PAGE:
A Joint Enterprise

A Joint Enterprise: Indian Elites and the Making of British Bombay

Preeti Chopra
Copyright Date: 2011
Edition: NED - New edition
Pages: 320
https://www.jstor.org/stable/10.5749/j.ctttsrnj
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  • Book Info
    A Joint Enterprise
    Book Description:

    A Joint Enterprise reveals the unexpected role of native communities in the transformation of the urban fabric of British Bombay from 1854 to 1918. Preeti Chopra demonstrates how British Bombay was a collaboration of the colonial government and the Indian and European mercantile and industrial elite who shaped the city to serve their combined interests, creating a shared landscape for Bombay’s citizens.

    eISBN: 978-0-8166-7687-3
    Subjects: Architecture and Architectural History

Table of Contents

  1. Front Matter
    (pp. i-vi)
  2. Table of Contents
    (pp. vii-viii)
  3. Author’s Note
    (pp. ix-x)
  4. Introduction
    (pp. xi-xxiv)

    REGENT’S PARK IN LONDON is home to a drinking fountain, a structure that might draw little attention to itself except that it was paid for by a well-known nineteenth-century philanthropist from Bombay (Figure I.1). The Gothic fountain’s sculptural features reveal the connection between Britain and its empire. Each side of the basin has a triangular pediment. The sculpted visage of Sir Cowasji Jehangir Readymoney, the fountain’s donor, is flanked on one side by the face of a European lady and on the other by a European gentleman (Figure I.2). Beneath each of the four pediments is an arcuated frame. These...

  5. 1 A Joint Enterprise
    (pp. 1-30)

    ON 5 MARCH 1839, five prominent native businessmen of Bombay proposed a scheme to the government that would cost over two hundred thousand rupees, a huge sum in those days. The scheme consisted of the building of a wharf and basin at the Cooly Bunder (dock) for the landing of grain, and the extension of this wharf as far as the Bori Bunder for the landing of cotton or any other merchandise. In their letter the merchants added,

    We doubt not that considering the importance of the undertaking to the interest of a large portion of the community; and the...

  6. 2 Anglo-Indian Architecture and the Meaning of Its Styles
    (pp. 31-72)

    MOST SCHOLARS OF THE ARCHITECTURE of the British Empire focus on the question, how was empire represented in its architecture? Buildings and architectural style were of particular importance in the Victorian era because, as the architectural historian Mark Crinson notes, “to build was to create meaning”—yet the meanings ascribed to style were contested.¹

    The meaning of architectural style and the appropriate style for empire were hotly debated in colonial India. In 1920, John Begg (1866–1937), consulting architect to the government of India from 1908 until 1921, observed that there were two schools of opinion on how to build...

  7. 3 The Biography of an Unknown Native Engineer
    (pp. 73-116)

    IN MOST ARCHITECTURAL HISTORIES of Bombay, native engineers are either ignored or summarily dispatched because they are not seen to be the originator of ideas but, rather, functionaries who carried out orders.¹ But is this all they were? Macaulay’s Minute (1835) articulated the aim to create through missionary education “a class of interpreters between us and the millions whom we govern—a class of persons Indian in blood and colour, but English in tastes, in opinions, in morals and in intellect,” or as Homi Bhabha dubs them, “mimic men.”² My work examines the role of one prominent Indian architect and...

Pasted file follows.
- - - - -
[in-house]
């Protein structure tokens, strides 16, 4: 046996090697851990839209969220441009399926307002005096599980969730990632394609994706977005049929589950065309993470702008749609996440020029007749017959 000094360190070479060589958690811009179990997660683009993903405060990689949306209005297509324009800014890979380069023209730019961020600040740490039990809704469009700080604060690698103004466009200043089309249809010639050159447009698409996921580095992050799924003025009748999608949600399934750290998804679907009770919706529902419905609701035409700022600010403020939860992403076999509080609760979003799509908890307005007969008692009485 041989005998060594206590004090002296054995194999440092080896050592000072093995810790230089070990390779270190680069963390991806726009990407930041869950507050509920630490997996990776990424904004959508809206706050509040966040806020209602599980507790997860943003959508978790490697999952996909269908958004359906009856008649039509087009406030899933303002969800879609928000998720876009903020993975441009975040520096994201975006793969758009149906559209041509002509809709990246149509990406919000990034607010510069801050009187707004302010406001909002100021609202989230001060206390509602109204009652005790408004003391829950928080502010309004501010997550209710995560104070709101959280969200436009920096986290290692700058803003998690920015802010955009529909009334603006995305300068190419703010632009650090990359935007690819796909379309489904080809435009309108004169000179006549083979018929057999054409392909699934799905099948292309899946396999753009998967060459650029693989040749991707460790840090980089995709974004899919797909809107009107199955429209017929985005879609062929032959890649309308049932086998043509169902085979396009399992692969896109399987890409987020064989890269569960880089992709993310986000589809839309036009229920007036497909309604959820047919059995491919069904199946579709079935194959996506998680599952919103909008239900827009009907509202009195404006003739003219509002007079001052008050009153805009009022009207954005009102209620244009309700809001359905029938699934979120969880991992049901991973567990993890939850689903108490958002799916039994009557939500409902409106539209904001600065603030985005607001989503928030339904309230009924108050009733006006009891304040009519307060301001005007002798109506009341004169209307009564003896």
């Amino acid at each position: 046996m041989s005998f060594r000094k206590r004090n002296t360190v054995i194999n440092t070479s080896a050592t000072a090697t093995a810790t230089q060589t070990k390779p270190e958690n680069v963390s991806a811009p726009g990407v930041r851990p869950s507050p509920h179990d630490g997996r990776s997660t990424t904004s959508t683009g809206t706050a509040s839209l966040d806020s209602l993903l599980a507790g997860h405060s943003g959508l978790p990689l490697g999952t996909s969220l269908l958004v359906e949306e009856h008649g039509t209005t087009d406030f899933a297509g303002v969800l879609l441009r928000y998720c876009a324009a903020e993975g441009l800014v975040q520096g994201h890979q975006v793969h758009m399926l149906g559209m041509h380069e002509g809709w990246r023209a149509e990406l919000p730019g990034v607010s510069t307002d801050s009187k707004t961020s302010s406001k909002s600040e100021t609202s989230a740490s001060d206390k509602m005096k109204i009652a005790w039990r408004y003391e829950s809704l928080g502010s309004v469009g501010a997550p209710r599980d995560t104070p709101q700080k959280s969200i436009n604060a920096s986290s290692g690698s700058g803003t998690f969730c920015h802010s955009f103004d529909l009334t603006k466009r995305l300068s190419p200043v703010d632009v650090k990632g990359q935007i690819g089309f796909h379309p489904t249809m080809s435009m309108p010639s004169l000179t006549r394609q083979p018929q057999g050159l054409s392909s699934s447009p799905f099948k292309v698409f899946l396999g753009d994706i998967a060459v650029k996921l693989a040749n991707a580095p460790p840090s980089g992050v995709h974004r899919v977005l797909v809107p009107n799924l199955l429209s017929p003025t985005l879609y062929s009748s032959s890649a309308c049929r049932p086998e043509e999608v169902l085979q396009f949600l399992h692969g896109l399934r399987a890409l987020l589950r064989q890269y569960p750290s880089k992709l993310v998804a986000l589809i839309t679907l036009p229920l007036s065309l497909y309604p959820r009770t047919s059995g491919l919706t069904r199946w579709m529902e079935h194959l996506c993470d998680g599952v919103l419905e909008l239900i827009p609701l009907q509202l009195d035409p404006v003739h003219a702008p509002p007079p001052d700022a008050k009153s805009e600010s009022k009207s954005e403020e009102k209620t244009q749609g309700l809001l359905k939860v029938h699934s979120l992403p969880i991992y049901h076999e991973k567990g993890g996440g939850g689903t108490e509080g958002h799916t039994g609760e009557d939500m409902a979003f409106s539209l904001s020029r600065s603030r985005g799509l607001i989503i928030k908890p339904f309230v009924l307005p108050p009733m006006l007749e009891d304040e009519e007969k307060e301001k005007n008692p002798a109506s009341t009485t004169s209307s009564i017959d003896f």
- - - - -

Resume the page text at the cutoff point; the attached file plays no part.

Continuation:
8. 4 Dividing Practices in Bombay’s Hospitals and Lunatic Asylums
    (pp. 117-158)

    THEBOMBAY CHABUK, in an editorial on 26 January 1870, praised the philanthropy of the British government, setting this “virtue” in contrast with the native manner of exhibiting charity:

    A Native rájá or nawáb, if of a charitable disposition, will feed thousands of Bráhmans orfaquirswith dainties, build fine temples or superb mosques, or will do some other acts of a like nature. But, the British government will do nothing of the kind. In giving charity, it is particularly careful that help is given only to those who are willing to help themselves; and it does not encourage or...

  9. 5 An Unforeseen Landscape of Contradictions
    (pp. 159-190)

    ON THE FACE OF IT, one might conclude that the joint enterprise was extremely successful and the colonial government achieved its aims in directing the native elite to collaborate in the creation of public institutions and an urban vision of Bombay that the former desired. However, as demonstrated in chapter 4, local donors did not simply respond to the objectives of the government but brought their own agendas and cultural rules to the mix to create innovative solutions to the building of these new public institutions. Local donors used philanthropy to provide special provisions for their own community and, in...

  10. 6 Of Gods and Mortal Heroes: Conundrums of the Secular Landscape of Colonial Bombay
    (pp. 191-230)

    IN THE SECOND HALF of the nineteenth century, the city was modernized and a new secular public landscape was created—the joint public realm that was made up of public buildings and open spaces. The Gothic Revival architectural style signified the consensus between native philanthropists and colonial officials on the need for and the aims underlying the new public landscape for all of Bombay’s citizens. In contrast, various groups in the city were distinguished by their modes: their distinct clothing, religious buildings, and neighborhoods. Just as the dividing practices in the city’s medical institutions separated groups based on various criteria...

  11. Acknowledgments
    (pp. 231-234)
  12. Notes
    (pp. 235-262)
  13. Bibliography
    (pp. 263-280)
  14. Index
    (pp. 281-294)
  15. Back Matter
    (pp. 295-295)